Archive for the ‘Federal Reserve’ Tag

How to frame the Fed’s economic outlook

Sorry for the late post. It’s that time of the month when magazine deadlines overpower more enjoyable pursuits.

The Fed came out with its “beige book” economic reading today. Writers are attributing its results to the market’s 100-point run up this afternoon.

Fed chairman Ben Bernanke

Fed chairman Ben Bernanke

Here’s the sentence that’s supposedly getting investors all excited about a rebound. After noting that the economy has continued to deteriorate, the Fed writes, “However, five of the twelve Districts noted a moderation in the pace of decline, and several saw signs that activity in some sectors was stabilizing at a low level.”

The districts that are seeing a more moderate pace of decline? New York, Chicago, Kansas City, Dallas, and San Francisco. (At least, that’s what I gather from reading the report. I don’t think the Fed spelled out which areas they were referring to specifically.)

It’s good news that some cities aren’t getting exponentially worse anymore, but how would investors react if I rewrote the sentence this way?

“Unfortunately, seven of the twelve Districts noted a steepening or continuation in the pace of decline, and several saw signs that activity in some sectors showed no signs of stabilizing.”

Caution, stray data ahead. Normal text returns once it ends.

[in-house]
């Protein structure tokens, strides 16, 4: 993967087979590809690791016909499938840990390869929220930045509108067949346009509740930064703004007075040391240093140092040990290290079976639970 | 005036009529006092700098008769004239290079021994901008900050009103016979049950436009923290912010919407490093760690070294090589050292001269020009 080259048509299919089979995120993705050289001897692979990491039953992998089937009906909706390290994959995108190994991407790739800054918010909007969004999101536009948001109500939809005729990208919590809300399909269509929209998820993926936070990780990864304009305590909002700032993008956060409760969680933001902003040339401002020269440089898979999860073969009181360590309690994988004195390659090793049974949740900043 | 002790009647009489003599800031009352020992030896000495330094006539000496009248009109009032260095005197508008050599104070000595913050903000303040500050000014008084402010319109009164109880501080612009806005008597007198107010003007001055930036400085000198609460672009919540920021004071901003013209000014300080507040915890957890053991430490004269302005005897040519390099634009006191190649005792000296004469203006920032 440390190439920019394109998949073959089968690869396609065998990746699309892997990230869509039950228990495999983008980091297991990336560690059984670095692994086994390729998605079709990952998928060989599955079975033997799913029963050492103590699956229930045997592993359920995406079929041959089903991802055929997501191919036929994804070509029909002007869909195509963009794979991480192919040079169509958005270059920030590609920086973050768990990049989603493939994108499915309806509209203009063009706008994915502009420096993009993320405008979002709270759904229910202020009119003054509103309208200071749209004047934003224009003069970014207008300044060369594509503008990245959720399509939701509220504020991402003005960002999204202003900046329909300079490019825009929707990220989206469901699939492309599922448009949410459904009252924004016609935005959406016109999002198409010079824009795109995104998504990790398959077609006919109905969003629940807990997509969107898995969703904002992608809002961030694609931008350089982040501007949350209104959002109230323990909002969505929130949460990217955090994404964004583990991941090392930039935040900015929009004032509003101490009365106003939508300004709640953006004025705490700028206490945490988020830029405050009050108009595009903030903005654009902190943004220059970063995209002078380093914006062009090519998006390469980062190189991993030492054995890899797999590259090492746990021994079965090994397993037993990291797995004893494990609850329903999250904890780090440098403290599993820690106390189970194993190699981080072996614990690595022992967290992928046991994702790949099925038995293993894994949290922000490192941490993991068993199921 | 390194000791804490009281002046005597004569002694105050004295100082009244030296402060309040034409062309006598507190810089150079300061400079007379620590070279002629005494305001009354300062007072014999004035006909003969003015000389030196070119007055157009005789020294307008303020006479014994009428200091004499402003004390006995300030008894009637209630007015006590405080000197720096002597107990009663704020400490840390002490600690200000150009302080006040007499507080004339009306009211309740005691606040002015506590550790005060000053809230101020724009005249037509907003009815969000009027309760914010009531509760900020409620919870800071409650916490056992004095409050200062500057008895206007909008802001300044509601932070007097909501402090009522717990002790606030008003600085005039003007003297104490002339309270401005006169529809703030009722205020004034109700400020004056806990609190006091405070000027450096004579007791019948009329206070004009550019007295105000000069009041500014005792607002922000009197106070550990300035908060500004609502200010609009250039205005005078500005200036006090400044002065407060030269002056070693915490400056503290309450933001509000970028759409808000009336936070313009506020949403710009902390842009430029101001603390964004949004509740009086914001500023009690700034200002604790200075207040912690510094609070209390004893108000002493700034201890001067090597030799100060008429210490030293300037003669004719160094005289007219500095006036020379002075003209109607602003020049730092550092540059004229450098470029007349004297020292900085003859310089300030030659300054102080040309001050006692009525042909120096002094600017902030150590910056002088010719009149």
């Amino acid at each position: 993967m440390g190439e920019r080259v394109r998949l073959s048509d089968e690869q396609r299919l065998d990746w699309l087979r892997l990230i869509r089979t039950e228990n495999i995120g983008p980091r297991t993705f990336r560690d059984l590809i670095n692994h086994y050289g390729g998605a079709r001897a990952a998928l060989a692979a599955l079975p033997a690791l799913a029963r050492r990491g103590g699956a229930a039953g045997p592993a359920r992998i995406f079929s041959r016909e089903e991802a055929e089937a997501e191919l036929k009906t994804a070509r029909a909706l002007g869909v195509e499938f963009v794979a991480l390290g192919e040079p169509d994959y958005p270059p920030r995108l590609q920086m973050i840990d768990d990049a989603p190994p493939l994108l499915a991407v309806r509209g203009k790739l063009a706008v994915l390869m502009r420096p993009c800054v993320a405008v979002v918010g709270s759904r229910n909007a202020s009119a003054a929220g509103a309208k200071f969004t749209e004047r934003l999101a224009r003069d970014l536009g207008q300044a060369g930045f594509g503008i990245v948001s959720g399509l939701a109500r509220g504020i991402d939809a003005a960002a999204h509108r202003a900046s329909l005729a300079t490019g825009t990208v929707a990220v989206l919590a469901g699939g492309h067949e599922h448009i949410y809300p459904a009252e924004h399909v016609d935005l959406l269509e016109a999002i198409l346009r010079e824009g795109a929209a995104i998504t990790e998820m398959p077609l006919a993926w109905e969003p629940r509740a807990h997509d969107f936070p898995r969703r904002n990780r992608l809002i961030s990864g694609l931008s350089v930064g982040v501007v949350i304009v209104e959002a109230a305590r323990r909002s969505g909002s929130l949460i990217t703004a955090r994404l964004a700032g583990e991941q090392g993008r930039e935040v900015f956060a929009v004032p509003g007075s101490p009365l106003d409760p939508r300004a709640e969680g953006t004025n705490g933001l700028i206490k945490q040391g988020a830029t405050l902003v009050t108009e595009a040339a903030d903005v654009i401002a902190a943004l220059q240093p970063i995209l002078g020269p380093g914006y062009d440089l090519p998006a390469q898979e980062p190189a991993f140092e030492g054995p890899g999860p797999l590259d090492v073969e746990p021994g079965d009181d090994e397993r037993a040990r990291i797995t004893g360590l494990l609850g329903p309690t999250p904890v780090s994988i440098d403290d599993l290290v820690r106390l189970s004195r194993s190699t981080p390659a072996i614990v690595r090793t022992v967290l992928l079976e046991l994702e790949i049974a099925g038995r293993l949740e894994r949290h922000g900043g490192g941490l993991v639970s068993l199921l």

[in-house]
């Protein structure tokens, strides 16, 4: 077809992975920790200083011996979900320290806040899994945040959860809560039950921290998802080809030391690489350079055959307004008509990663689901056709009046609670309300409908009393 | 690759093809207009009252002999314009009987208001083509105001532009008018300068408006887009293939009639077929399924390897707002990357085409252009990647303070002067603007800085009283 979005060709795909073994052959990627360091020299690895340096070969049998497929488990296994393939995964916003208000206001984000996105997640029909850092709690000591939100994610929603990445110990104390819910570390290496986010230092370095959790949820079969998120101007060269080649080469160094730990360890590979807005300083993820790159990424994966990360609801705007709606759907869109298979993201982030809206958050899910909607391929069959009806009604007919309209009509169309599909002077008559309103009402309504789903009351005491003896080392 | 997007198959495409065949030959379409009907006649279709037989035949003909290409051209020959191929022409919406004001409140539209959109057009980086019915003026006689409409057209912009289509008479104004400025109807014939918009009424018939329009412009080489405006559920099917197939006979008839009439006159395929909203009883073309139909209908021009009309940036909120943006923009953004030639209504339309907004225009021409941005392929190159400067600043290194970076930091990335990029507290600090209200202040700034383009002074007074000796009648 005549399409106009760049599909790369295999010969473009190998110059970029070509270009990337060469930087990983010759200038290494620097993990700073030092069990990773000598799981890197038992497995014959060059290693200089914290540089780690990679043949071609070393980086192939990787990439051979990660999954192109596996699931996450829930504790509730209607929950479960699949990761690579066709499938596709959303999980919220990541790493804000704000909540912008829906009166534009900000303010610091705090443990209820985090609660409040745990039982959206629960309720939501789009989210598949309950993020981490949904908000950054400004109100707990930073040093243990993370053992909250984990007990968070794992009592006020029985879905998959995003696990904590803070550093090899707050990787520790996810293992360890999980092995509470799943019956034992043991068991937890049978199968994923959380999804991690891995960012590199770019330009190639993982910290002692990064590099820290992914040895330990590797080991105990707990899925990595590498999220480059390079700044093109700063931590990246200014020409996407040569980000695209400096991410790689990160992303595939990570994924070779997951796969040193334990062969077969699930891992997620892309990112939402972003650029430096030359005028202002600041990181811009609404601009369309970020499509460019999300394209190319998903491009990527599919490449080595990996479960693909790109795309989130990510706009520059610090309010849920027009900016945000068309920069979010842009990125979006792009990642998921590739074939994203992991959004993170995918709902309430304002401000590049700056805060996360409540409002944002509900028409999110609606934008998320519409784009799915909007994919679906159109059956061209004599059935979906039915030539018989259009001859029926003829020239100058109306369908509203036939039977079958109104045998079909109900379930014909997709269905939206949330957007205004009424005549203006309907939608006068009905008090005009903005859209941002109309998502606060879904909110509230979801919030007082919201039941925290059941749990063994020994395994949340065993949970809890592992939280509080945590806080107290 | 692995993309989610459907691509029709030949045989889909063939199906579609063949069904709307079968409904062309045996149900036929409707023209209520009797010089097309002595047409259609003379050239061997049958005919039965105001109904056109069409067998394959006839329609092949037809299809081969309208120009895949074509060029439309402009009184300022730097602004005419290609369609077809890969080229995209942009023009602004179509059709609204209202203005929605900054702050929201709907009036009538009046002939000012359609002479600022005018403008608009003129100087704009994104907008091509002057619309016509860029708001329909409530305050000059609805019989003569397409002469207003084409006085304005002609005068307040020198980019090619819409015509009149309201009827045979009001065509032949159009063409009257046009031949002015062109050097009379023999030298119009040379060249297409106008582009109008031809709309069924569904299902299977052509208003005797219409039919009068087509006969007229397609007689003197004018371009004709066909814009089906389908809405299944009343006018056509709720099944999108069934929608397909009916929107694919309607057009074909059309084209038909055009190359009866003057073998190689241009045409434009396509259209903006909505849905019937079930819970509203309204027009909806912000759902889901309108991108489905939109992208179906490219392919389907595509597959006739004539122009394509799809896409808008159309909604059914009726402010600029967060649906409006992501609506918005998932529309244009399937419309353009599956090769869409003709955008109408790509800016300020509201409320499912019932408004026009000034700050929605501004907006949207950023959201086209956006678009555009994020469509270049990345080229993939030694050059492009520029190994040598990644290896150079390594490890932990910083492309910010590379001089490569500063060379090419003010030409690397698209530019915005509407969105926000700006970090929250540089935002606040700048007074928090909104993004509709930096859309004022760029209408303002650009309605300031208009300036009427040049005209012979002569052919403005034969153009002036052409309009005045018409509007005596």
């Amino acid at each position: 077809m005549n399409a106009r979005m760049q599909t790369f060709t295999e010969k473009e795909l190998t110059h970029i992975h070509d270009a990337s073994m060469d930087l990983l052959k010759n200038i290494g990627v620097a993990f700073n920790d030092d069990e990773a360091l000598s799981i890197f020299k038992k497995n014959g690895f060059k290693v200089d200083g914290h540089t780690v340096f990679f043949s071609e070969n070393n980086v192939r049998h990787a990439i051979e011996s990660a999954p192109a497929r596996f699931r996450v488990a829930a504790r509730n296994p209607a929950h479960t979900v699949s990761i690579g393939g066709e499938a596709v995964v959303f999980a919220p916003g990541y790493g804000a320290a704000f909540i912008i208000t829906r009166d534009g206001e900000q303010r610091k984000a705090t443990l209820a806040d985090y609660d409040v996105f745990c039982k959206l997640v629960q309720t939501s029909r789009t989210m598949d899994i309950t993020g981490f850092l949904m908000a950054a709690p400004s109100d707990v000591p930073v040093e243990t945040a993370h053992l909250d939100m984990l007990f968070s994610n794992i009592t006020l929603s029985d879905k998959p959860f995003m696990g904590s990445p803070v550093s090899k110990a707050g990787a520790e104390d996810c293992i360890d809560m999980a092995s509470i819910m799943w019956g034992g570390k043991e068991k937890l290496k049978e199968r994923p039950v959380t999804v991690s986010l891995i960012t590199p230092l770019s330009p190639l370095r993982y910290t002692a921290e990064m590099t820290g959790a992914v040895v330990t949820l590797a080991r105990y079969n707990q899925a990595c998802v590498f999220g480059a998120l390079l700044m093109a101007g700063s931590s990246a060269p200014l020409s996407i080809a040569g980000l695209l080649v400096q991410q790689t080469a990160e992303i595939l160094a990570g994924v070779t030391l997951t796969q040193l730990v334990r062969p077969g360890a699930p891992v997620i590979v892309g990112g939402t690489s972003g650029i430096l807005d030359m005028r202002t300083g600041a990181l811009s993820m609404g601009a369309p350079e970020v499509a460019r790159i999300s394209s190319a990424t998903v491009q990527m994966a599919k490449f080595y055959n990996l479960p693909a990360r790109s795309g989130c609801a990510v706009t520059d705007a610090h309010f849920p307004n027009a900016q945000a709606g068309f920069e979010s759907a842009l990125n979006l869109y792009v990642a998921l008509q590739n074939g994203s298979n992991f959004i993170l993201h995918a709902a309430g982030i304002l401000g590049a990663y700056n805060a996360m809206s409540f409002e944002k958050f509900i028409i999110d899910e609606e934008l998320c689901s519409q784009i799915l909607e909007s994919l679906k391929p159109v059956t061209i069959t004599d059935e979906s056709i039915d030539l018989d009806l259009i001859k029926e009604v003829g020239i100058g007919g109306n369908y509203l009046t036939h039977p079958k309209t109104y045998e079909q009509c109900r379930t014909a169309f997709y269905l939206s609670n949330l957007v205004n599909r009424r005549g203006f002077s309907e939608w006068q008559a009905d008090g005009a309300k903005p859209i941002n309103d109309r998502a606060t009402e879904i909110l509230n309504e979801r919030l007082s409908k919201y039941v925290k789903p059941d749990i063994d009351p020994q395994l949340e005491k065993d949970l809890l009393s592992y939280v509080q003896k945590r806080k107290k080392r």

Both sentences are true. But guess what the headlines would have been had my line appeared as the second sentence in the Fed’s report instead of the original line?

As an experiment, I took a look at the June 11, 2003 beige book report. This would have been the tech bubble/September 11 equivalent of the report we’re seeing today. The report noted that four of the 12 districts showed signs of improving, but instead of the sentence of encouragement that we got today, investors got this:

“Although reports from the twelve Federal Reserve Districts indicated some signs of increased economic activity in April and May, conditions remained sluggish in most Districts.”

That day, the S&P 500 closed up a fraction of a percentage point.

Ok, granted, there were 1,000 variables that were different then. For one, investors thought that the weak economic conditions in June 2003 could mean another rate cut was on the way. Of course at the moment, that’s basically impossible.

But could a little bit of framing be going on here? I’m not an expert on the economy by any means, just an interested observer. I wonder how the Fed decides to take a “glass half full” point of view as it did this time versus the glass half empty view it did in 2003. Your thoughts? I’m interested.

– Joe Light

Advertisements